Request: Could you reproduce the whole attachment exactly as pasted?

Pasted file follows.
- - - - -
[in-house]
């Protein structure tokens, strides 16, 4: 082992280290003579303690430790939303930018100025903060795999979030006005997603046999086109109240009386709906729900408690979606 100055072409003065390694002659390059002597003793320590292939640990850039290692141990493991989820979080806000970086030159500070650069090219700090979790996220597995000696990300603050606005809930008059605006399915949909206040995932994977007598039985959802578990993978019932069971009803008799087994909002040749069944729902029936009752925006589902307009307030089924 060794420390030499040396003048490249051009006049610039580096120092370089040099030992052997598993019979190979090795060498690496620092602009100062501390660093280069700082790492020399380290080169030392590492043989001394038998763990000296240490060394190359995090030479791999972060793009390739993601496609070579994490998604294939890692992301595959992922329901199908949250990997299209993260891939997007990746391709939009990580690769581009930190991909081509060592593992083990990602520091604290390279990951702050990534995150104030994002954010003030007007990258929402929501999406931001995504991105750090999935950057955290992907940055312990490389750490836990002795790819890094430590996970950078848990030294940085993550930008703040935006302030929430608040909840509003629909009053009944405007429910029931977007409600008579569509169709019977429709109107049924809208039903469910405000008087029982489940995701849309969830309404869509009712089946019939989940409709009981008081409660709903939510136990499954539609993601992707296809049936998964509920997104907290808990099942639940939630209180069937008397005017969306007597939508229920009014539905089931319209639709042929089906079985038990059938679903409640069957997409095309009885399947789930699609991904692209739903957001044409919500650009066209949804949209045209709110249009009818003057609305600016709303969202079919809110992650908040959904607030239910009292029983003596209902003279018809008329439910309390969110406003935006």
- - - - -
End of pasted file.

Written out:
[in-house]
């Protein structure tokens, strides 16, 4: 082992280290003579303690430790939303930018100025903060795999979030006005997603046999086109109240009386709906729900408690979606 100055072409003065390694002659390059002597003793320590292939640990850039290692141990493991989820979080806000970086030159500070650069090219700090979790996220597995000696990300603050606005809930008059605006399915949909206040995932994977007598039985959802578990993978019932069971009803008799087994909002040749069944729902029936009752925006589902307009307030089924 060794420390030499040396003048490249051009006049610039580096120092370089040099030992052997598993019979190979090795060498690496620092602009100062501390660093280069700082790492020399380290080169030392590492043989001394038998763990000296240490060394190359995090030479791999972060793009390739993601496609070579994490998604294939890692992301595959992922329901199908949250990997299209993260891939997007990746391709939009990580690769581009930190991909081509060592593992083990990602520091604290390279990951702050990534995150104030994002954010003030007007990258929402929501999406931001995504991105750090999935950057955290992907940055312990490389750490836990002795790819890094430590996970950078848990030294940085993550930008703040935006302030929430608040909840509003629909009053009944405007429910029931977007409600008579569509169709019977429709109107049924809208039903469910405000008087029982489940995701849309969830309404869509009712089946019939989940409709009981008081409660709903939510136990499954539609993601992707296809049936998964509920997104907290808990099942639940939630209180069937008397005017969306007597939508229920009014539905089931319209639709042929089906079985038990059938679903409640069957997409095309009885399947789930699609991904692209739903957001044409919500650009066209949804949209045209709110249009009818003057609305600016709303969202079919809110992650908040959904607030239910009292029983003596209902003279018809008329439910309390969110406003935006």